Skadi_Hunting_in_the_Mountains_by_H._L._MI don’t think I know enough to say I have a favorite, but maybe Skade who is described as the “goddess of skiers.”  I was reading about how she loved the mountains but had to marry Njord who loved the seashore.  They tried living at the beach and then in the mountains, and later decided amiably to live separately in the places they loved.  I’m from southern California originally and love the coast but I’m in awe of people who can ski well.

What are you reading these days?

I’ve been to California a few times recently, and I like to read stories about places where I’m traveling, so I’m finishing up one of the Lew Archer novels by Ross Macdonald, The Way Some People Die.  Archer has to track a case from L.A. to Palm Springs to San Francisco and gets into some dicey situations.  MacDonald’s descriptions of people and places are physically detailed with some social commentary thrown in.

Also I checked out D’Aulaires’ Book of Norse Myths from the library as research for this project, and as soon as I saw the illustrations I realized that I must have read this book when I was a kid.

What’s your favorite pre-performance ritual?

It depends on the material — I might spend more time warming up physically and vocally for some shows than others.  I usually try to have some quiet time before jumping in.

What’s under your bed right now?

Mostly clothes, but not a random pile o’ clothes because we have a bed with storage drawers.

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You can become a member of the Jarnsaxa Rising army. Only TEN DAYS are left in our campaign. You can get a handwritten letter from one of the characters, and have your name in the podcast credits. Join us! 

Meet the artists of Jarnsaxa Rising: Leslie Vincent

Leslie Vincent Witch trials happened throughout the Western world in the 15th, 16th and 17th centuries (and, some would argue, still happen today).  We know a lot about persecution of women as “witches” in England and early America, but we know less about it in other countries. Jarnsaxa has shown up in various guises at different times, and met religious, corporate and personal conflict.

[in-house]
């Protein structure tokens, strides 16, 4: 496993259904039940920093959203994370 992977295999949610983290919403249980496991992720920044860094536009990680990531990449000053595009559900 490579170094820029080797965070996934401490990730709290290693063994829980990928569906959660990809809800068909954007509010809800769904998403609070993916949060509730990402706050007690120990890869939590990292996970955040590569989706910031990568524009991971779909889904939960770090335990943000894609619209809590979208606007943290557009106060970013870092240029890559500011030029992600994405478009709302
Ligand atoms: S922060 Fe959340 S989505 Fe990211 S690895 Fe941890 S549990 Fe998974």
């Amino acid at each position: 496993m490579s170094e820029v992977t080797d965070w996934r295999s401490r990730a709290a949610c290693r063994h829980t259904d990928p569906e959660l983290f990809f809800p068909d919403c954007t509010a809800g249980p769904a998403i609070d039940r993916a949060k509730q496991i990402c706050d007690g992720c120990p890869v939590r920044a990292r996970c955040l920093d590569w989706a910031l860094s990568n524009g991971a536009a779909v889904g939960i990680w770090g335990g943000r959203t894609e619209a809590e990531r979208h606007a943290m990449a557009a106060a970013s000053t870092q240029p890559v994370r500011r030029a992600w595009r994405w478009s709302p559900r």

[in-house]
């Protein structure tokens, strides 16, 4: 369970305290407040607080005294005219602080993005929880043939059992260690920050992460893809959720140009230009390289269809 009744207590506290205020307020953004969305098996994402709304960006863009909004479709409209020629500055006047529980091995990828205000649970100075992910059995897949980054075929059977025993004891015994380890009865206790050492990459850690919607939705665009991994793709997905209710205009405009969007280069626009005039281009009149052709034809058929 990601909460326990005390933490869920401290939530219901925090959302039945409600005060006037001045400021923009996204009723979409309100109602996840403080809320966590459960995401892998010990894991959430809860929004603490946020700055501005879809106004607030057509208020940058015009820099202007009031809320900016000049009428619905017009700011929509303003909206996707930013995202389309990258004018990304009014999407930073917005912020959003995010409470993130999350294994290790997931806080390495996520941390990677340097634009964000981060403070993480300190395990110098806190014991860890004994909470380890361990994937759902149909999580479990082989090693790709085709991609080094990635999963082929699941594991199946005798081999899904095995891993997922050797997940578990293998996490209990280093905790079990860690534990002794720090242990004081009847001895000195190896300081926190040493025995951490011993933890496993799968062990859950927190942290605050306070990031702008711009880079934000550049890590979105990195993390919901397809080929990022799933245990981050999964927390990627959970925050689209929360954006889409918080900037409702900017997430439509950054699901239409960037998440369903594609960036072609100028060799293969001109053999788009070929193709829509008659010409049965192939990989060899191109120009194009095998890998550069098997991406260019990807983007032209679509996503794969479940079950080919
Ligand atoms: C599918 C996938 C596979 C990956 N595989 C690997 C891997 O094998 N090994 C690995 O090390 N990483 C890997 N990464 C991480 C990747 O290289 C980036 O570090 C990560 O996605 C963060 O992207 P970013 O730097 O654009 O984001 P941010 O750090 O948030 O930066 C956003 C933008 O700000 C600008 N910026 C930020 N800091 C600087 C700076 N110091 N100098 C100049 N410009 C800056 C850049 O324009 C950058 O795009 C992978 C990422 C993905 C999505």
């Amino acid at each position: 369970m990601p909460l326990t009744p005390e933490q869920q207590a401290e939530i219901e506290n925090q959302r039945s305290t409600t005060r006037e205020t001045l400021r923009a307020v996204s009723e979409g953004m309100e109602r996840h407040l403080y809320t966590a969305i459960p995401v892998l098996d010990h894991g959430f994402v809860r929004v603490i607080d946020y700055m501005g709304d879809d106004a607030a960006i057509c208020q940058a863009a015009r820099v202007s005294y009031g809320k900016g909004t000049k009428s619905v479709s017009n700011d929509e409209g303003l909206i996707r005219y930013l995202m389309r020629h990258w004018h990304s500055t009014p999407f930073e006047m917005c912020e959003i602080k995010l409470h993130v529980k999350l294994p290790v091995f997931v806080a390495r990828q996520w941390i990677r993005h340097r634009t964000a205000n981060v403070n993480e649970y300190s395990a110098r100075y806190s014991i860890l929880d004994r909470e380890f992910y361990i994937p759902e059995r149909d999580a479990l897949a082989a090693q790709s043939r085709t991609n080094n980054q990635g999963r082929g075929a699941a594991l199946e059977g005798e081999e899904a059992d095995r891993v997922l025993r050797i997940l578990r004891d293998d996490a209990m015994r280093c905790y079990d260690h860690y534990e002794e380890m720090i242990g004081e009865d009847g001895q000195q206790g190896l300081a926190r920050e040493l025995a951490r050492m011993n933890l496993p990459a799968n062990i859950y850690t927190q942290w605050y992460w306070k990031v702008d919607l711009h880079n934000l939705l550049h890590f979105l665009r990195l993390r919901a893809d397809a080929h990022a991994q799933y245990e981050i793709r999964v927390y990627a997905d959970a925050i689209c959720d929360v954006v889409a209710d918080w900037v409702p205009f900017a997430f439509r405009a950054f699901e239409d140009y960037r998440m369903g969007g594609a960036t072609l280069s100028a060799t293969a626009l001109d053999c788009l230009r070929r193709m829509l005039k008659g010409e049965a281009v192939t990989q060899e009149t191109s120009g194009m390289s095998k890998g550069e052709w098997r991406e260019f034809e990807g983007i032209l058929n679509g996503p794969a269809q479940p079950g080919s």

Leslie will be playing Widow Gregersen, an practitioner of a lot of different ideas pervasive in Old Norse and modern-day culture. Though Christianity was not unwelcome in Scandinavia, pagan ideas and processes stayed put when push came to shove. Women were often the first responders in medical situations, and they could use runes and songs along with hot water and herbs for care. Widow Gregersen knows old ways to combat the dragur, or what Christians might perceive as a witch, though she’ll stay on the good side of the Church to keep business going. However, her ability to use old magic may make her more sensitive to it.

Wetterzauber
Everybody loves a nice picnic.

Leslie is an actor, singer, and goofball originally from Washington. D.C. Representative Theatre: Park Square: The Diary of Anne Frank; Theatre in the Round: Godspell; Chameleon Theatre Circle: Blood Brothers; Black Market Doctor: Women’s History Month: The Historical Comedybration (with fabulous prizes); The National Theatre for Children: The Energized Guyz and the Conservation Caper. In her spare time, she plays the ukulele, drinks too much coffee, and binge-watches LOST.

What made you decide that you wanted to do this project?

Podcasts and science fiction are two of my favorite things!

Who’s your favorite character from Norse Mythology?

Odin. But I’m not as well-versed in Norse Mythology as I should be, and I’m betting there’s someone else out there for me.

What are you reading these days?

I just finished “Bad Feminist” by Roxanne Gay, and I’m thinking about picking up either Cheryl Strayed’s “Wild” or Steven King’s “11/22/63”

What’s your favorite pre-performance ritual?

Dancing around to Beyonce’s “7/11”

What’s under your bed right now?

All of my shoes. And probably a bunch of bobby pins.

Me too. 

We know you’re not afraid of witches, and you like women with mad skills, so why not join us? Help us bring this story to everyone’s ears for free.